Steph ~ During a long hospital stay, a young nurse made an extra effort to come back to Sasha’s bedside to tell me that she thought I was an amazing mum who was doing her best for her child. It was just what I needed to hear right at that time after 6 very tricky days in there! And of course, I’ve never forgotten it.
Also, during the same stay, the play therapist who made this sign for us so that Sasha’s distress could be minimised.
From those accounts its really clear that a few small and simple actions can make a huge difference.
9 tips for the professional working with any disabled child.
- Don’t ever pass your personal judgement on the parenting capabilities or future lifestyle of someone else.
- Don’t stereotype the feelings and behaviours of one child based on their diagnosis. There is as much variation within the label ‘autism’ as there is within ‘brown hair’. We are all wonderfully individual and unique, whether we are neurotypical (or bog standard as my fiancé called it recently which made me laugh) or have a diagnosis.
- If you are about to meet an individual with a condition that its unfamiliar to you, do your research first. Even a quick google search will give you enough information to prevent insensitive phrases and misplaced accusations.
- Choose your words carefully. You have a duty of care not only for the physical but the mental health of the people you are supporting and the way that you ask questions or deliver information is incredibly important. One conversation can change a life forever as it did for me and while you may then get on with your own life you have the choice to leave hope or devastation in your wake for those you have spoken with.
- Keep the promises you make. If you can’t keep them, don’t make them.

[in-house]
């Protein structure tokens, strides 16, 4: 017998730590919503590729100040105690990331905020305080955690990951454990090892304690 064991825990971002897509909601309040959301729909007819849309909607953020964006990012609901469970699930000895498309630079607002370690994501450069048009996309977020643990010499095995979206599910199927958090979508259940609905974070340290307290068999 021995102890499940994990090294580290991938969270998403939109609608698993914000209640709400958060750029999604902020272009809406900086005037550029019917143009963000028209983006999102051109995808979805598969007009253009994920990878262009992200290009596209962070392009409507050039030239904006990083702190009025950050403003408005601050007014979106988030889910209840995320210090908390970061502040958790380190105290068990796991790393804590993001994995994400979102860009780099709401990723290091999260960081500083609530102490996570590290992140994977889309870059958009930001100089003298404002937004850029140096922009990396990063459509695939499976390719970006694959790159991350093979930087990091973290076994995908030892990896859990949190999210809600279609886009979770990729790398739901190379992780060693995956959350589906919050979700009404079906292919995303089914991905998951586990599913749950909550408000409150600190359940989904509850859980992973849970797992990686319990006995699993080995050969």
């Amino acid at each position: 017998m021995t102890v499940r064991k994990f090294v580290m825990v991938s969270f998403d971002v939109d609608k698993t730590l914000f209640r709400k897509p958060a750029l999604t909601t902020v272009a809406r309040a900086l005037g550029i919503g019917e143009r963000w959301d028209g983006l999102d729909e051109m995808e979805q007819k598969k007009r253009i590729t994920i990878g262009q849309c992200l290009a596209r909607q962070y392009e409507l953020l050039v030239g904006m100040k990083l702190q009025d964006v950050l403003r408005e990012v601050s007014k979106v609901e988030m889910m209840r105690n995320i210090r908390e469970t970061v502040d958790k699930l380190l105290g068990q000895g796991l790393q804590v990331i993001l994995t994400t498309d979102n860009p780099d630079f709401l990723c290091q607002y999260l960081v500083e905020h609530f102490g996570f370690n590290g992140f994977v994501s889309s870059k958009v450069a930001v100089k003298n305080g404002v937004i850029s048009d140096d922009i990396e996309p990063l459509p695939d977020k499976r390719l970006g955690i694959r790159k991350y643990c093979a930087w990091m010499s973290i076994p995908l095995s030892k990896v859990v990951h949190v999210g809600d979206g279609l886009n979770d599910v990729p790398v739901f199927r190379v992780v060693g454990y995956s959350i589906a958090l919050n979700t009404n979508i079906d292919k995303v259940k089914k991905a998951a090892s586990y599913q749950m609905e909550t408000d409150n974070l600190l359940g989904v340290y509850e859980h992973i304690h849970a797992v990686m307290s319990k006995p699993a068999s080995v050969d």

- Take the time to express any admiration or praise you may have for a parent ~ it could be the only positive thing they have heard all day!
- Trust the children’s parents. You may be an expert in a particular condition or syndrome but they are the expert in their child and it should always be about working together.
- Try to see things from a parent’s perspective. You may never know the challenges they face but it doesn’t stop you from sympathising and doing what you can, when you can to help.
- Be honest! Yes, we look to professionals for the answers but we don’t expect everyone to know everything and admitting that you don’t have the answer but showing the determination and consideration to find it, means more than a well-intentioned lie ever will. It builds trust and when we are placing our children into your hands, its vital that we have that confidence in you.
I recognise that services are under staffed and underfunded and I’m not expecting every professional to adopt every vulnerable individual they care for as if they were their own and spend hours at their side (unless they want to!)
What I do hope for is that professionals take a minute to do a bit of research where they can, to take a moment more than is needed whenever possible, to be slower to judge and quicker to listen. To those of you already doing this, you really have no idea how much difference you make to the lives of the people you touch (both literally and metaphorically). To those of you who can be better…be better. It only takes a moment but the consequences last a lifetime. Choose the type of impact you want to make and make it happen.